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Album Review: The Corrs – White Light

5 min read

Back after a lengthy ten years away as one of the most adored pop collectives in music – a period of time that would be enough to act as the nail in the coffin for most – The Corrs have made a surprise and welcomed return to the pop fold over these past 2 months with an appearance at BBC Radio 2’s Live in Hyde Park event in September, a flashy new single in the form of Bring On The Night and now their first full length studio album in over a decade in the shape of White Light.

The Corrs White LightThe Corrs were one of the most defining acts of the nineties. Their heyday was dotted with hit singles and chart topping albums during a ten year period that saw the band shift from Irish coated ballads like Runaway, Forgiven Not Forgotten, Only When I Sleep, Love to Love You and What Can I Do and the up-tempo So Young through to more mainstream drenched mammoths including Breathless, Irresistible and Summer Sunshine before turning the wheel and heading back to their roots with closing Irish standard covers collection, Home which also served as a farewell curtsy to fans as they pursued solo careers and raised families.

While the time between releases as The Corrs may have been well spent – especially for lead singer Andrea and violinist Sharon who both released a pair of solo records and toured periodically – a reunion as a triumphant foursome seemed unlikely for many years with band members previously dismissing claims of a comeback and all seeming very quite in The Corrs camp. Thankfully for fans, the band are back with us and the standard of their brand new record certainly makes up for any lost time.

Summer sunshine (pun intended) seeps through tracks like the opening Do What I Like which utilizes EDM beats and road trip rhythms; Andrea stirring up a catchy pulse leading into a momentous chorus that you can’t help but unashamedly belt out along to while acoustic/folk ditty With Me Stay (and its EDM closing Stay version) provide the record with a pair of thumping additions with some brief Irish-scented strings injected to give the tracks some of that old Irish charm.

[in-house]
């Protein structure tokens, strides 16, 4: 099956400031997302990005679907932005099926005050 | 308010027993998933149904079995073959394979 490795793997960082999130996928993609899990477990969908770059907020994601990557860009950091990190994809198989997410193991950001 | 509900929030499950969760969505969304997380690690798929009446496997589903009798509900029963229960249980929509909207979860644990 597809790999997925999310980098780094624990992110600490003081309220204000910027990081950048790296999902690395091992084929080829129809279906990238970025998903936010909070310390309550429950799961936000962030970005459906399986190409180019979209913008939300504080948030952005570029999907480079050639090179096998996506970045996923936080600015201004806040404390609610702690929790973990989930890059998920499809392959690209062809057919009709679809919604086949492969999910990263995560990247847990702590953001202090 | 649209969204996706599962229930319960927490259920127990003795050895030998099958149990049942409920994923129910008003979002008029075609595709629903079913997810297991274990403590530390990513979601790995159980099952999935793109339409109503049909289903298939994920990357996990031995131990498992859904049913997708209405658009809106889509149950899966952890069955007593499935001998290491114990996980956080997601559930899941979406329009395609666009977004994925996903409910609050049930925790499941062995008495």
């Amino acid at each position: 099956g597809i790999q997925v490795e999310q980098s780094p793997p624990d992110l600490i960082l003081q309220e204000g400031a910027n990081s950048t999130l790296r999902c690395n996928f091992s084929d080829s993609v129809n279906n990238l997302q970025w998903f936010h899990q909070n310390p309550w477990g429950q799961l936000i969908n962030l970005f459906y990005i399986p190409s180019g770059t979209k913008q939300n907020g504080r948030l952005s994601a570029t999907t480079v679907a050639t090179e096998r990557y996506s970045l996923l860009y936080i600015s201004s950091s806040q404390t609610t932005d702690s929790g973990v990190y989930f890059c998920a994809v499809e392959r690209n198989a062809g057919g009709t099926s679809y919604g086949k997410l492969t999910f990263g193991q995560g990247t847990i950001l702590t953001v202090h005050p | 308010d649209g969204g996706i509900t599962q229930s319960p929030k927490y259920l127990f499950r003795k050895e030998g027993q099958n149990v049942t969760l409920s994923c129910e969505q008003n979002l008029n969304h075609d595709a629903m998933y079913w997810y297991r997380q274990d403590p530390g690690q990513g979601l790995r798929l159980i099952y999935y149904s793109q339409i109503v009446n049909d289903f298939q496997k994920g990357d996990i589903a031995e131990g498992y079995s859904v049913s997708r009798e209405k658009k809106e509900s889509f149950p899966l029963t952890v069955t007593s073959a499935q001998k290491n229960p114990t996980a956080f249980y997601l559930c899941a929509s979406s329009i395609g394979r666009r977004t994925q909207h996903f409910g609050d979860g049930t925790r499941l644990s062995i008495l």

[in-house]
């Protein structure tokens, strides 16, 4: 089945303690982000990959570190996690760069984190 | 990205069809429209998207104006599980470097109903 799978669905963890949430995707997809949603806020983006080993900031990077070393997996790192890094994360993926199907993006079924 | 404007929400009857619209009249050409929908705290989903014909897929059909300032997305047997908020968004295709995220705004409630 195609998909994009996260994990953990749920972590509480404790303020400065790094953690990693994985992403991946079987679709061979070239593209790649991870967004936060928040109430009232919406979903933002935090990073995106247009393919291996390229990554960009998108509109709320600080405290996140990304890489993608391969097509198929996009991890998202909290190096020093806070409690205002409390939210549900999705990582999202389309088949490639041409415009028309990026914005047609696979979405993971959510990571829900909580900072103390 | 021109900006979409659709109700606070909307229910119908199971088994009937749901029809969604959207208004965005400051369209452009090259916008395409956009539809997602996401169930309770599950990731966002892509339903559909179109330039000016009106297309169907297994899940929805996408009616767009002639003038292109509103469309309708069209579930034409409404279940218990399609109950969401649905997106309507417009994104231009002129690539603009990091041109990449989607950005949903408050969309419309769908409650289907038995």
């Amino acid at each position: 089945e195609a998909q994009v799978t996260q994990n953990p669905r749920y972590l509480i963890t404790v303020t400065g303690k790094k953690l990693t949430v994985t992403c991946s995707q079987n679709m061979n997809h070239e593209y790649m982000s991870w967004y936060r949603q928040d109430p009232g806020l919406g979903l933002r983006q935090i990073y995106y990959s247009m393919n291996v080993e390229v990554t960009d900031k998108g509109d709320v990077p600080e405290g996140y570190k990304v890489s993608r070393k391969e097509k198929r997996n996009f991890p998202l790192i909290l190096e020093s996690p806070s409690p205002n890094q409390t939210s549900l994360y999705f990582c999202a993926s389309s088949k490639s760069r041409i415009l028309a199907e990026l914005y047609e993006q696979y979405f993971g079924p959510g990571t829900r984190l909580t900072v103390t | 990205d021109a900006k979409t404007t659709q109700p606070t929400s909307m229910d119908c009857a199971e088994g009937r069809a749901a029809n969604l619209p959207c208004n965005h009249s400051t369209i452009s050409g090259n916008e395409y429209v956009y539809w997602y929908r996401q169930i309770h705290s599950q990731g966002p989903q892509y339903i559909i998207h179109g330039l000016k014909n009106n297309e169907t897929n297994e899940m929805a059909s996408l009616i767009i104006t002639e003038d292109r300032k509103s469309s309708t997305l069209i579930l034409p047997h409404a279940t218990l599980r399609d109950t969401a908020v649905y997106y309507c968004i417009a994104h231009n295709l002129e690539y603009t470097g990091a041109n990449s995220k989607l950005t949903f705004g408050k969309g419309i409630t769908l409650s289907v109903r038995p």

The opening and closing lyric “You’re my soundproof room where I let it all out. Your never there to judge me when I’m full of doubt” pretty much sums up the essence of Kiss of Life. If there is to be a Runaway within White Light, this is it! The sweeping verses, which are executed with beautiful precision and care by Andrea, sit gorgeously beside the cinematic chorus as we are lifted into ecstasy by the tracks top of the shelf production and the bands stunning instrumental and vocal delivery.

Ellis Island is a remarkable track within White Light; sentimental, harmonious and beautifully executed balladry that oozes with the bands Irish influences and showcases each band member under their own spotlight as it does the rounds throughout the song, focusing on each member at various points and uniting the girls for a gorgeous harmony fueled chorus over the top of the tracks piano foundation and subtle beat and closing with a stripped back a capella.

Harmony could have easily been taken from the bands Forgiven Not Forgotten debut as it rings with Irish appeal; tin whistles, violins and marching band drums piecing the tracks catchy melody together around Andrea’s crisp and pristine vocal. The song’s closing‘lets put it all behind us, let’s live in harmony’ captures the optimistic substance of the number while Gerry’s Reel is reminiscent of the bands signature Toss The Features instrumental. The bands instrumental talenst shine on the number with its encouraging beat, fiddle and string section causing harmounious havoc during the 3 minute jig. This one takes us back to the bands early years and is a piercing injection of nostalgia amongst the vocal tracks on White Light.

Bring on the Night and Unconditional are the scene stealers within the bands new collection. These are the big ones. The former is the lead single for the album and its doing a superb job in fronting this comeback for the Irish quartet as it boasts all of the qualities that have made The Corrs one of the biggest acts to emerge from Ireland in many decades; balancing mainstream appeal with the bands Irish influences to create a winning hit for the act to introduce themselves to new fans and satisfy those who have been holding out for new material for the past decade. The latter is a gorgeous mid-tempo ballad; Andrea singing about loving that special some regardless of any flaws and standing beside them through good times and bad. While lyrically thenumber is sentimental and vulnerable, the tempo is upbeat and helps make this one a key track on White Light and one of the bands finest moments.

White Light is everything we were hoping for when word was out that The Corrs were to make a comeback earlier this year–and then some. It is absolutely stunning release that the band should be incredibly proud to call their own. Their solid repertoire has gained a flawless new set of hits and fans have finally welcomed the return of one of the staple pop outfits in music after a hiatus that we hope won’t be repeated anytime soon.